That everybody has made THEIR points over and over again. Nothing new has been contributed for months. Dr A says this, Dr B contradicts him. ‘Sea level’s rising – no it’s not’. In any real science establishment, predicting the climate a hundred years in advance would be laughed to scorn, and setting an arbitrary limit on hot hot we’ll allow the temperature to go, and assuming we can meet that goal is simply preposterous. Everybody knows this.
        Elon Musk wants to colonise Mars – he’d be better showing he can terraform Earth.

        • spangled drongo says:

          Bryan, you mustn’t have noticed how much this climate change craziness is costing the world?

          Trying to solve what is very likely a non-problem?

          You have on one side the doom-sayers who are sending us broke with solutions that don’t work that are overriding the more practical solutions of rational people.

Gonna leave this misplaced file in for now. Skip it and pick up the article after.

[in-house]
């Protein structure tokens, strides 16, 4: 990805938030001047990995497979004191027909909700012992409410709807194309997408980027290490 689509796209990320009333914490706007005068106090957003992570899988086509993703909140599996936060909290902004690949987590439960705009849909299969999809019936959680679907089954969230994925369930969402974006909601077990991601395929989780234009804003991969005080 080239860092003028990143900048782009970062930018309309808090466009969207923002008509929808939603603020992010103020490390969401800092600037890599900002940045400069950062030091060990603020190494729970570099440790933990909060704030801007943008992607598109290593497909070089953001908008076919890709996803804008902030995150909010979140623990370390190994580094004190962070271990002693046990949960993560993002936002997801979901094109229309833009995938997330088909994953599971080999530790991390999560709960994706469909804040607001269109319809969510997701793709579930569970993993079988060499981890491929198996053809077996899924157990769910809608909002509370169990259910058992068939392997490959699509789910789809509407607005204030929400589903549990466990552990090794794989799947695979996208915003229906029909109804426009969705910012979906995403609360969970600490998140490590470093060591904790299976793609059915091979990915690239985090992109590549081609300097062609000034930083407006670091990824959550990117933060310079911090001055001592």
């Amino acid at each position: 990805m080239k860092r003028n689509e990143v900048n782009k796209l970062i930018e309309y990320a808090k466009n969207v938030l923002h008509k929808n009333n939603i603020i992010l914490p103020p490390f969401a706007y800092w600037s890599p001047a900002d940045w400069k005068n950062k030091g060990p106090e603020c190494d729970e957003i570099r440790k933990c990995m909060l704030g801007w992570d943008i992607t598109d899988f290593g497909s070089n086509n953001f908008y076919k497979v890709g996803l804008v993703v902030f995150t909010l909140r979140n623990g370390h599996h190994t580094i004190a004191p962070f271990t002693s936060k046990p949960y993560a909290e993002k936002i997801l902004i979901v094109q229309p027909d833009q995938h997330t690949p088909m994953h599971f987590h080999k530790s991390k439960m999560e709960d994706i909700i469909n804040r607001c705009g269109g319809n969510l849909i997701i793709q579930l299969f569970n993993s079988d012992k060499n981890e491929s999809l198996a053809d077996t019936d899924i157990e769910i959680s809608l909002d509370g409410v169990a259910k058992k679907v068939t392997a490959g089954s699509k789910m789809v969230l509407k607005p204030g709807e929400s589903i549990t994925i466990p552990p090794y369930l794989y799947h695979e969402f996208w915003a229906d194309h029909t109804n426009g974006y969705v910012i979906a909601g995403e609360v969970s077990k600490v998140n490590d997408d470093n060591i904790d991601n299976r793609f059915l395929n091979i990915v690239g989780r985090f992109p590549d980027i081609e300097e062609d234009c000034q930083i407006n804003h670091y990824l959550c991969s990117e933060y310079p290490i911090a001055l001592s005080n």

We should all be trying to be part of the right solution and the best way we know is to point out the errors of the doom-sayers.

          If you have a better method of arriving at rationality please say so.

          • David says:

            No I have not noticed. My stock portfolio has been going through the roof, bit of a blip yesterday. But all good now. Australia has had 25 years of continual positive growth. My rental property is going well. I am making money hand over fist. Planning my annual overseas holiday as we speak. I am thinking of going to India to watch IPL.

          • spangled drongo says:

            So pleased you are doing so well investing offshore while anyone trying to run a local business and employ local people is going broke.